This is picturesque, however, on the day I saw it, it did not seem connected to the ropes below. There are reputed to be two bells, but I only saw one. These bells are generally very old and is reputed to have been hung in 1558 which ties in with the tombstone of the priest inside at 1557. The sacred heart and IHS in the middle of the monument would signify this may have been a priest forced to become a vicar in the troubled times of the sixteenth century.


Only the date seems clear. This may have been the time when the church was extended to accommodate more people, as it is just possible it was originally a grange church of some Abbey, such as Grace Dieu or Tintern,or Chepstow Priory perhaps.

The Rood Loft Framing


A rood usually refers to a sculpture or painting of the cross with Christ hanging on it. More precisely, "the Rood" refers to the Cross, the specific wooden cross used in Christ's crucifixion. The rood loft framing survives here at Llangeview, and this, again would be a fifteenth century addition.

A rood screen is a wooden or stone screen, usually separating the chancel or choir from the nave. This is the place people sit in. The screen may be elaborately carved and was often richly painted and covered with gold as at Abergavenny Priory. It supported a large cross or crucifix (the rood), sometimes with attendant figures. Rood screens are not unique to Britain: they are found in Christian churches in many parts of Europe;. Some rood screens incorporate a rood loft, a narrow gallery which could be used by singers or musicians. The rood itself provides a focus for worship, most especially in Holy Week, when worship in the old Catholic churches was highly elaborate. During Lent the rood was veiled; on Palm Sunday it was revealed before the procession of palms and the congregation knelt before it. The whole Passion story is read from the rood loft, at the foot of the crucifix, by three ministers.
Few medieval rood screens and galleries now survive in churches in the United Kingdom. Most were deliberately destroyed as acts of iconoclasm during the Protestant zeal of Edward VI and Elizabeth I and during other fanatical attacks by Cromwell’s forces when many rood screens were also removed, priceless stained glass windows were smashed. Today, in many British churches, the rood stair, such as that at St Bridget in Wentloog which gave access to the gallery is often the only remaining sign of the former rood screen and rood loft.

‘Horse Box Pews’

Evidence of Protestant Nonconformist influence can be seen by the erection of these pews, near the pulpit (itself short for pulpitum). These pews were the progenitors of the ‘set fawr’ or ‘big seat’ in nonconformist chapels.


There is no stained glass left and the windows are square headed, with ogee lights, which are attractive from within or from outside.

The Mediaeval Piscina


The piscins for saying Mass is incredibly still there. This was originally carved into the wall, as a type of sink. The sink part of it seems to have been filled in at some stage in later times, concrete not being available in Tudor times . Whether the original stone altar here has also been hidden under the present table, I do not know. A crucifix is in evidence on the altar.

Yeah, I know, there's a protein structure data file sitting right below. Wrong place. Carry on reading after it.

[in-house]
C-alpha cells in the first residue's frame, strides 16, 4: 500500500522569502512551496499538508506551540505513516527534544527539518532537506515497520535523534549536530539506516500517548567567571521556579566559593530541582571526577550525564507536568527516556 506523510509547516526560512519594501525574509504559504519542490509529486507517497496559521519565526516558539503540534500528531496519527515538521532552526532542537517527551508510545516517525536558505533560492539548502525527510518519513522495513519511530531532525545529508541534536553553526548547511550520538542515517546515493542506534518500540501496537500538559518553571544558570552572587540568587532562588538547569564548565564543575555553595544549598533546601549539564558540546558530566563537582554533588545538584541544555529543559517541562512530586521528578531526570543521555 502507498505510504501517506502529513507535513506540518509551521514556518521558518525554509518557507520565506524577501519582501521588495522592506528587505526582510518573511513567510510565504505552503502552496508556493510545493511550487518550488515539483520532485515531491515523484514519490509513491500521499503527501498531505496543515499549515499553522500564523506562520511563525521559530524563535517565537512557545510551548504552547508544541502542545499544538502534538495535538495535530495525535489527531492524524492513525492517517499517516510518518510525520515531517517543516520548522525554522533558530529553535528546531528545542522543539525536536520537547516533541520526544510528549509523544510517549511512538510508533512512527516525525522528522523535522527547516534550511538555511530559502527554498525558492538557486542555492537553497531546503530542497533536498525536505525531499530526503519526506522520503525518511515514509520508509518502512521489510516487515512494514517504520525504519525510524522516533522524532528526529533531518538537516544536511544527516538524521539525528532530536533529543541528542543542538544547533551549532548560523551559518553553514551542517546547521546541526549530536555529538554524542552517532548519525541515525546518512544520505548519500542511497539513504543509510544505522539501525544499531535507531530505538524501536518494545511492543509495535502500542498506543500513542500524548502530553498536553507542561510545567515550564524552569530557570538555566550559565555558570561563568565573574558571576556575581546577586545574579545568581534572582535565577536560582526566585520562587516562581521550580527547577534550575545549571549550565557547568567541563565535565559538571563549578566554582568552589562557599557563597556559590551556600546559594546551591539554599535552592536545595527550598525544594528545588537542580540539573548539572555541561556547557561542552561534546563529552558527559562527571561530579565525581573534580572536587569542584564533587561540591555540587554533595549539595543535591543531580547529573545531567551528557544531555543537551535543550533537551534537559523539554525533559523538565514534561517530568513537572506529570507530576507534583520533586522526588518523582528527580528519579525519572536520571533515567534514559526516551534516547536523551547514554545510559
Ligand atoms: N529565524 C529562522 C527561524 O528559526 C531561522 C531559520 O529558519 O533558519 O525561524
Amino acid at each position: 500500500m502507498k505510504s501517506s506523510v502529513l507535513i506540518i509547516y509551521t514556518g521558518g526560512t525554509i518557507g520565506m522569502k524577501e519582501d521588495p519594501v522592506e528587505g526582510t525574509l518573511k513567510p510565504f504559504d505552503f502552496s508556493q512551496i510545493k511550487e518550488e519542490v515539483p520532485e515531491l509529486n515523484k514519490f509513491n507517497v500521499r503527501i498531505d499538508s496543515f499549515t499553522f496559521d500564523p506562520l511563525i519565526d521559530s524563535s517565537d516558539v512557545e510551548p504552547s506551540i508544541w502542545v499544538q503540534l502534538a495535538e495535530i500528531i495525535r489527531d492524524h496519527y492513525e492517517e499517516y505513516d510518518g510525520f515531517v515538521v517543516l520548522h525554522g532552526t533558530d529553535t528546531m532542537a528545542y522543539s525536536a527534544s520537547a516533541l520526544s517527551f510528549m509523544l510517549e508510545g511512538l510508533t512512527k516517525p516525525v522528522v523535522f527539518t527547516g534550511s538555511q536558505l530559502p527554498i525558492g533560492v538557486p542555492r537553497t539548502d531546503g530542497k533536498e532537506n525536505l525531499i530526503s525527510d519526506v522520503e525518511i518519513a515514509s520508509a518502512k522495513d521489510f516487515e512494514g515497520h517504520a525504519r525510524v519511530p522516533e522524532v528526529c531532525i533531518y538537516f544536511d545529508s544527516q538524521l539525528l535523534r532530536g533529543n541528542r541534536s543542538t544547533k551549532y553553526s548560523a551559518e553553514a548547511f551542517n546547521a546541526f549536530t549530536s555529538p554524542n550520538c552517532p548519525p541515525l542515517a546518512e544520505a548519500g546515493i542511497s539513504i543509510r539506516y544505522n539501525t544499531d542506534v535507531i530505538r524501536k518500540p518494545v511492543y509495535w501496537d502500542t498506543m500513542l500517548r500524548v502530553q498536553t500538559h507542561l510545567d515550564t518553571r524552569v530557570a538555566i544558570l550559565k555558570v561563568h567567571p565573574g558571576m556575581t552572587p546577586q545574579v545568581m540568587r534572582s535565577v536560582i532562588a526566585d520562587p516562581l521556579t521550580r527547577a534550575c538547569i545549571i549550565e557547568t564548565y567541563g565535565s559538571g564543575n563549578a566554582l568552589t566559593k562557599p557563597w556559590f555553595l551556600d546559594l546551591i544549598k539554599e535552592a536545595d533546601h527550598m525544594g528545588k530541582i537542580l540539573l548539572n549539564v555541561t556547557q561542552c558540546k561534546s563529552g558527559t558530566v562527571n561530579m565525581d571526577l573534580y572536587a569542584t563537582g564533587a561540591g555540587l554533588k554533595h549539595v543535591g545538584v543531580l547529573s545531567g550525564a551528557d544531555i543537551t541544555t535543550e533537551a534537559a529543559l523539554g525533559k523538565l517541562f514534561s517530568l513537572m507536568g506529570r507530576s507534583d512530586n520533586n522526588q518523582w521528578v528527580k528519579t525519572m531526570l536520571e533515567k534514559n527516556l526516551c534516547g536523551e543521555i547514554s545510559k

The Church is comparatively unspoilt and apart from its whitewashed interior, is unspoiled from the first intentions of the builders. It is clear, there is even a tiny slit window over the large western porch, a lovely east window. The oak pews seems to match the rood loft in a funny sort of way.

As you walk around the building you notice how the north side of the nave is completely windowless, setting its face against the harsh weather.

Other Church Ornaments

There is a small statue, rather weathered of St David, I think, but he looks a bit more like St Nicholas, as he is wearing a blue cope, and I think the one given to him in Jerusalem was gold.

Visiting St David’s Church in Llangeview, Usk- Obtaining Keys
If you would like to visit the church and need details of keyholders, directions etc, please telephone Friends of Friendless Churches on: 020 7236 3934. When I visited on a Sunday, it was open.

Llangeview in 1848

This was roughly when the Catholic church was being restored in Gwent. A contemporary account mentions Llangeview parish, ‘a parish, in the union of Pont-y-Pool, division and hundred of Usk, county of Monmouth, 1 mile (E.) from Usk. It contained 187 inhabitants, and comprised by 1500 acres. The church is an ancient structure. An almshouse was founded and endowed for 12 people, at Coedcwnnwr, by Roger Edwards, who also bequeathed several sums for distribution among the poor generally. in 1697. Tis was roughly the time of the Martyrdom of the Blessed Davied Lewis.

It remarks:
The church of St. David is a small edifice of stone, in the Norman style, consisting of chancel, nave, western porch and a western bell turret containing 2 small bells:.

In 1848 The Duke of Beaufort A.D.C. was lord of the manor, and W. H. P. Jenkins esq. of St. Pierre, Chepstow, and E. B. Reece esq. of Cardiff, chief landowners’.
How long Cyfiw remained here or was perhaps buried here, we do not know. But we have now met most of the Children of Gwladys, the saintly wife of Gwynlliw. Cynfiw was therefore also decended from the house of Brychan Brycheiniog at Talgarth through his mother, descendants of the reputed family of Joseph of Arimathea and therefore the extended family of the Virgin Mary.

In spite, asso many churches, being battered throughout the years, this little lonely church still stands proud and cared for. For details of how you can help to care for this church, please visit the pages of Friends of Friendless Churches website.This will help to replace things missing insode the church, things of beauty which have beenremoved over the years.